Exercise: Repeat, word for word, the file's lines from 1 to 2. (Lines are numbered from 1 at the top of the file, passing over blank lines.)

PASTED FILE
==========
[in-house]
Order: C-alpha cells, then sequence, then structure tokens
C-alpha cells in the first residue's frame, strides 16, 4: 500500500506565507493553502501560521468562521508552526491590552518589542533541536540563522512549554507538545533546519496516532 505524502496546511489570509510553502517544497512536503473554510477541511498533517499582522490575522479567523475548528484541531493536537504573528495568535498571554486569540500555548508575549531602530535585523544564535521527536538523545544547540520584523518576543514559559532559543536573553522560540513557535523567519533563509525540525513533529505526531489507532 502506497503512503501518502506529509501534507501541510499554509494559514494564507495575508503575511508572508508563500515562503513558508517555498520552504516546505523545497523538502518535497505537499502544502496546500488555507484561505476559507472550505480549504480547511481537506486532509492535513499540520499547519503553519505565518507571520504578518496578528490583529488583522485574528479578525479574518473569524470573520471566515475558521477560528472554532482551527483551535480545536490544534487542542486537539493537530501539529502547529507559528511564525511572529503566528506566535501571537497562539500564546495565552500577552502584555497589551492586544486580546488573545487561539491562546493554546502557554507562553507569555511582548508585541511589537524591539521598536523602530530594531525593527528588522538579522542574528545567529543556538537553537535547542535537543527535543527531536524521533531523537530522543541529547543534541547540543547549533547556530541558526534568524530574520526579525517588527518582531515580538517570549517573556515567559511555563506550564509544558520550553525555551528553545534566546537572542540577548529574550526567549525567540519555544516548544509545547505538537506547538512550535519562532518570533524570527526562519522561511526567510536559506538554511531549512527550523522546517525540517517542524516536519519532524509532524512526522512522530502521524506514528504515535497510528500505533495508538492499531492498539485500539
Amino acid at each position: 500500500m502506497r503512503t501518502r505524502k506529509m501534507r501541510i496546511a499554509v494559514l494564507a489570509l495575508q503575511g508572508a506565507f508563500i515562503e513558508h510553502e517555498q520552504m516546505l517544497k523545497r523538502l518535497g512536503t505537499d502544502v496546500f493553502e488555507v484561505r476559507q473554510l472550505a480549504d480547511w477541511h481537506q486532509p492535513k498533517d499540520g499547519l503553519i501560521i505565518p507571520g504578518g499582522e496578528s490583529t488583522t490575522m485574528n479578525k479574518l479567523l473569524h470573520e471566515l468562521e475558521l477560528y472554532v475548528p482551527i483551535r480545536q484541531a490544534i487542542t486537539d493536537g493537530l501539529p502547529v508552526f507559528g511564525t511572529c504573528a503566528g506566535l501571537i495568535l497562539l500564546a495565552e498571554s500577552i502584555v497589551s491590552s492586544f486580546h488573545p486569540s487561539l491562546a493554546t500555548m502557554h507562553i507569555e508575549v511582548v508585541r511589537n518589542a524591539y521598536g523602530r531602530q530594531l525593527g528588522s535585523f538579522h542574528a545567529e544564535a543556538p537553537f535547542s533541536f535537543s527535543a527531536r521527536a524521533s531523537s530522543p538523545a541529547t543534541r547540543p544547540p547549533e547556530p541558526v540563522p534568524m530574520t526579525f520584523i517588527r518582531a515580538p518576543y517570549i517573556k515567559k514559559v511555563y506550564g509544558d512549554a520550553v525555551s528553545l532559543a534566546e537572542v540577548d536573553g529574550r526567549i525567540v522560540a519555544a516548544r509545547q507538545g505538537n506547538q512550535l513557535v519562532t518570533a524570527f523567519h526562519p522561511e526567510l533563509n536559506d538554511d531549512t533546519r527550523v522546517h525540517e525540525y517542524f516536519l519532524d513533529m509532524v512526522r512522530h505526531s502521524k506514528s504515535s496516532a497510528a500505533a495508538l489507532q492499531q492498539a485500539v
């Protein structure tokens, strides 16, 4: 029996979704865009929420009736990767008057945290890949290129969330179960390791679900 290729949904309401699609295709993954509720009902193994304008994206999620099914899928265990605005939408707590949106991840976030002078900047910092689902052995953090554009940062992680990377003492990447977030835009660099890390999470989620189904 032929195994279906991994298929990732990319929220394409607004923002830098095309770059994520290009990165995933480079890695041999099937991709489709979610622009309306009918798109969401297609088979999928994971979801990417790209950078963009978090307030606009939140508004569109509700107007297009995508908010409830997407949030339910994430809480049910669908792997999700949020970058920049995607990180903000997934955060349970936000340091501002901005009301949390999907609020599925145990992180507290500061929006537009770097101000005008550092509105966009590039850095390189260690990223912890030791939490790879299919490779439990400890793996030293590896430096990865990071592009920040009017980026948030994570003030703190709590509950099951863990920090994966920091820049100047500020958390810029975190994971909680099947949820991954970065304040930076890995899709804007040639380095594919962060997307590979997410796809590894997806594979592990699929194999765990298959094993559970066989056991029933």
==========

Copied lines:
[in-house]
Order: C-alpha cells, then sequence, then structure tokens